Here in 1823 Judge James Duane Doty (1799-1865) opened the first United States court in what is now the state of Wisconsin.
Doty Island, at the mouth of the river and divided about equally between the cities, is a picturesque and popular summer resort.
Mason, governor of Michigan, and James Duane Doty, then U.S. district judge, who had visited the region as early as 1829, recorded a tract of land, including most of the present site of Madison.
Doty Island, at the mouth of the river, belongs partly to Neenah and partly to Menasha.
The first Territorial Council met in 1836 at Old Belmont, now Leslie, Lafayette county, but in December of that year Madison was selected as the capital, after a contest in which Fond du Lac, Milwaukee, Racine, Green Bay, Portage and other places were considered, and in which James Duane Doty, later governor, owner of the Madison town plat, was charged with bribing legislators with town lots in Madison.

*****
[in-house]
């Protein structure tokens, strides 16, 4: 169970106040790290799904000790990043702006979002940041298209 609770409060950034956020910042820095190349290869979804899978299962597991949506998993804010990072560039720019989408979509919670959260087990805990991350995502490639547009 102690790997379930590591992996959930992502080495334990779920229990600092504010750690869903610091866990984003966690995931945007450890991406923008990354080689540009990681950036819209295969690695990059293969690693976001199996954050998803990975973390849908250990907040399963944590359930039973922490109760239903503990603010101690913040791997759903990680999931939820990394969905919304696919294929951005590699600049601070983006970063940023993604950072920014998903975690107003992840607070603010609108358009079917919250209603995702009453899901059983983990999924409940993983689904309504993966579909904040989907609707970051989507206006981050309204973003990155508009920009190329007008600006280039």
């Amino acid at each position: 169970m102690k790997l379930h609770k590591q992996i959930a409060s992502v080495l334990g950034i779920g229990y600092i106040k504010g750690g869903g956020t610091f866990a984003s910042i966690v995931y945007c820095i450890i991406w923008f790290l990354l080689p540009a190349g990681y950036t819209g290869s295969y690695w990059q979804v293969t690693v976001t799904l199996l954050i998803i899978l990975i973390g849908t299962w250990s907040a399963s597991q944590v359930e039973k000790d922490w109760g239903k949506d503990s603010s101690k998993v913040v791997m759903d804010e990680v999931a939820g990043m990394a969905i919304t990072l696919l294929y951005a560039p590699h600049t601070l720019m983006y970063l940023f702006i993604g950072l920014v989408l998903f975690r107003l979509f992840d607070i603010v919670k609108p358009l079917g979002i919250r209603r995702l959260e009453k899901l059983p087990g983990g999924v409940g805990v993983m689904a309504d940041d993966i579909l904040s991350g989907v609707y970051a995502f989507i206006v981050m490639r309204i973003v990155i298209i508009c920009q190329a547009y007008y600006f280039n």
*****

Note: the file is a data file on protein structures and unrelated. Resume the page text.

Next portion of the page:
The movement for the admission of Wisconsin to the Union was taken up in earnest soon after 1840, and after several years' agitation, in which Governor Doty took a leading part, on the 10th of August 1846 an Enabling Act introduced in Congress by Morgan L.